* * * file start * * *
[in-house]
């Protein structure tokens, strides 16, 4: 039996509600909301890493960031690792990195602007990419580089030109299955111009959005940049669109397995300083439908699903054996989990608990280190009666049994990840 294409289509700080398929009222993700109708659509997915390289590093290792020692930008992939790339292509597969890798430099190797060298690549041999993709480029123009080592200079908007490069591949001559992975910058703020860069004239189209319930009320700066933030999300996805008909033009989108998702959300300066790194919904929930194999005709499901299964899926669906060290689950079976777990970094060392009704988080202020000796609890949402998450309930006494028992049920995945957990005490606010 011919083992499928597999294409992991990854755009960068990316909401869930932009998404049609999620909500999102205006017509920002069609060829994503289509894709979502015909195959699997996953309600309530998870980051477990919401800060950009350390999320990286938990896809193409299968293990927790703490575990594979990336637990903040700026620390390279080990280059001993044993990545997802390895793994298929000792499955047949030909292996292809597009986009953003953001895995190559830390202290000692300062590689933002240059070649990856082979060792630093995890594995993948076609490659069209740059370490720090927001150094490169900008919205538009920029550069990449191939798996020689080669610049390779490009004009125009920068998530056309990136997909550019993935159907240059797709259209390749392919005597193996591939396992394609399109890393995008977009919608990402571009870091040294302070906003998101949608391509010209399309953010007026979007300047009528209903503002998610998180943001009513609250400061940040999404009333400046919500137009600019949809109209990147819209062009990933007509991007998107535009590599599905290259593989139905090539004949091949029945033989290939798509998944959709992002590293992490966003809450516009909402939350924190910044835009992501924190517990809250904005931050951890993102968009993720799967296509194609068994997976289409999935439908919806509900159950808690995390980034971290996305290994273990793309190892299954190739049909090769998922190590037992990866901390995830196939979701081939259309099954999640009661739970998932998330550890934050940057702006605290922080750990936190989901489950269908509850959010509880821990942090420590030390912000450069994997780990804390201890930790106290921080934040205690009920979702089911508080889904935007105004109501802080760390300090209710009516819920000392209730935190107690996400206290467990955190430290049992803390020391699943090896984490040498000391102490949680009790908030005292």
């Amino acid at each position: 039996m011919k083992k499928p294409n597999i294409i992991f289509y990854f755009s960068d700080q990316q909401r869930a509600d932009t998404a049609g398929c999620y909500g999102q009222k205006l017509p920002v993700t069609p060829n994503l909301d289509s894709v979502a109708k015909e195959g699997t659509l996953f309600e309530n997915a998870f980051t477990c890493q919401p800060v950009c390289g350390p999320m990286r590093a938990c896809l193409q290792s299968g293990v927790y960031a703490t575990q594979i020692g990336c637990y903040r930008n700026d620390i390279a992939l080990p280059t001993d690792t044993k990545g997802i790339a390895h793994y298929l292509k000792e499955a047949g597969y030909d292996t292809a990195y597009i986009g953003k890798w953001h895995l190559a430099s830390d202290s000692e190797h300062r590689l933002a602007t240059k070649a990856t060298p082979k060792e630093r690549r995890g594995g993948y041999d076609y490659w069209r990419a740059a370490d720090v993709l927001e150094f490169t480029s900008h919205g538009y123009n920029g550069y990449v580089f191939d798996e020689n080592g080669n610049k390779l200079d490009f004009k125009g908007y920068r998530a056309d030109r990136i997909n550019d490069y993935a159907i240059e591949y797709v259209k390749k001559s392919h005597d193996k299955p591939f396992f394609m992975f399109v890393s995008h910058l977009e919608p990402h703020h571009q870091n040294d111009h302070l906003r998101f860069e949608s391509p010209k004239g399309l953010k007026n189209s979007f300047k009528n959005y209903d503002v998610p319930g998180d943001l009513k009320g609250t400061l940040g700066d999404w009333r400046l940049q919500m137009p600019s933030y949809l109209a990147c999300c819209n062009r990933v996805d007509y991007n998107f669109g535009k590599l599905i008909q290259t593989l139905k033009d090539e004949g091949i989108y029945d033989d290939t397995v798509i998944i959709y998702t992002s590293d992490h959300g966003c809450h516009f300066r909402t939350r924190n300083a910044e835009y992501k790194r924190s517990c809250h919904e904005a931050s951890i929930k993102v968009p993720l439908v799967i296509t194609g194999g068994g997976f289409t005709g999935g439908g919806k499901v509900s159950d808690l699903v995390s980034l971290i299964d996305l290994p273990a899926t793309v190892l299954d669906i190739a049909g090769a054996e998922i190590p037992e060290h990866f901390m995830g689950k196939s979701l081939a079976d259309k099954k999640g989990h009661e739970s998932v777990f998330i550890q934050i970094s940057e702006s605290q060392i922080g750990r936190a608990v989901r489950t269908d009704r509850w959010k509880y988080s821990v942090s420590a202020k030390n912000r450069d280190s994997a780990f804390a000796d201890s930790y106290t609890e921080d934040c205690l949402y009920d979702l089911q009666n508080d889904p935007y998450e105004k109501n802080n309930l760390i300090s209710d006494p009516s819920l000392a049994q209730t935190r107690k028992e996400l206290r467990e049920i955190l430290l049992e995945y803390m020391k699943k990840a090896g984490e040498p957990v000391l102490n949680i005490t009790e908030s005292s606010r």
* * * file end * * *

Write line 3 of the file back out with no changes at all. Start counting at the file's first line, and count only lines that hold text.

């Amino acid at each position: 039996m011919k083992k499928p294409n597999i294409i992991f289509y990854f755009s960068d700080q990316q909401r869930a509600d932009t998404a049609g398929c999620y909500g999102q009222k205006l017509p920002v993700t069609p060829n994503l909301d289509s894709v979502a109708k015909e195959g699997t659509l996953f309600e309530n997915a998870f980051t477990c890493q919401p800060v950009c390289g350390p999320m990286r590093a938990c896809l193409q290792s299968g293990v927790y960031a703490t575990q594979i020692g990336c637990y903040r930008n700026d620390i390279a992939l080990p280059t001993d690792t044993k990545g997802i790339a390895h793994y298929l292509k000792e499955a047949g597969y030909d292996t292809a990195y597009i986009g953003k890798w953001h895995l190559a430099s830390d202290s000692e190797h300062r590689l933002a602007t240059k070649a990856t060298p082979k060792e630093r690549r995890g594995g993948y041999d076609y490659w069209r990419a740059a370490d720090v993709l927001e150094f490169t480029s900008h919205g538009y123009n920029g550069y990449v580089f191939d798996e020689n080592g080669n610049k390779l200079d490009f004009k125009g908007y920068r998530a056309d030109r990136i997909n550019d490069y993935a159907i240059e591949y797709v259209k390749k001559s392919h005597d193996k299955p591939f396992f394609m992975f399109v890393s995008h910058l977009e919608p990402h703020h571009q870091n040294d111009h302070l906003r998101f860069e949608s391509p010209k004239g399309l953010k007026n189209s979007f300047k009528n959005y209903d503002v998610p319930g998180d943001l009513k009320g609250t400061l940040g700066d999404w009333r400046l940049q919500m137009p600019s933030y949809l109209a990147c999300c819209n062009r990933v996805d007509y991007n998107f669109g535009k590599l599905i008909q290259t593989l139905k033009d090539e004949g091949i989108y029945d033989d290939t397995v798509i998944i959709y998702t992002s590293d992490h959300g966003c809450h516009f300066r909402t939350r924190n300083a910044e835009y992501k790194r924190s517990c809250h919904e904005a931050s951890i929930k993102v968009p993720l439908v799967i296509t194609g194999g068994g997976f289409t005709g999935g439908g919806k499901v509900s159950d808690l699903v995390s980034l971290i299964d996305l290994p273990a899926t793309v190892l299954d669906i190739a049909g090769a054996e998922i190590p037992e060290h990866f901390m995830g689950k196939s979701l081939a079976d259309k099954k999640g989990h009661e739970s998932v777990f998330i550890q934050i970094s940057e702006s605290q060392i922080g750990r936190a608990v989901r489950t269908d009704r509850w959010k509880y988080s821990v942090s420590a202020k030390n912000r450069d280190s994997a780990f804390a000796d201890s930790y106290t609890e921080d934040c205690l949402y009920d979702l089911q009666n508080d889904p935007y998450e105004k109501n802080n309930l760390i300090s209710d006494p009516s819920l000392a049994q209730t935190r107690k028992e996400l206290r467990e049920i955190l430290l049992e995945y803390m020391k699943k990840a090896g984490e040498p957990v000391l102490n949680i005490t009790e908030s005292s606010r």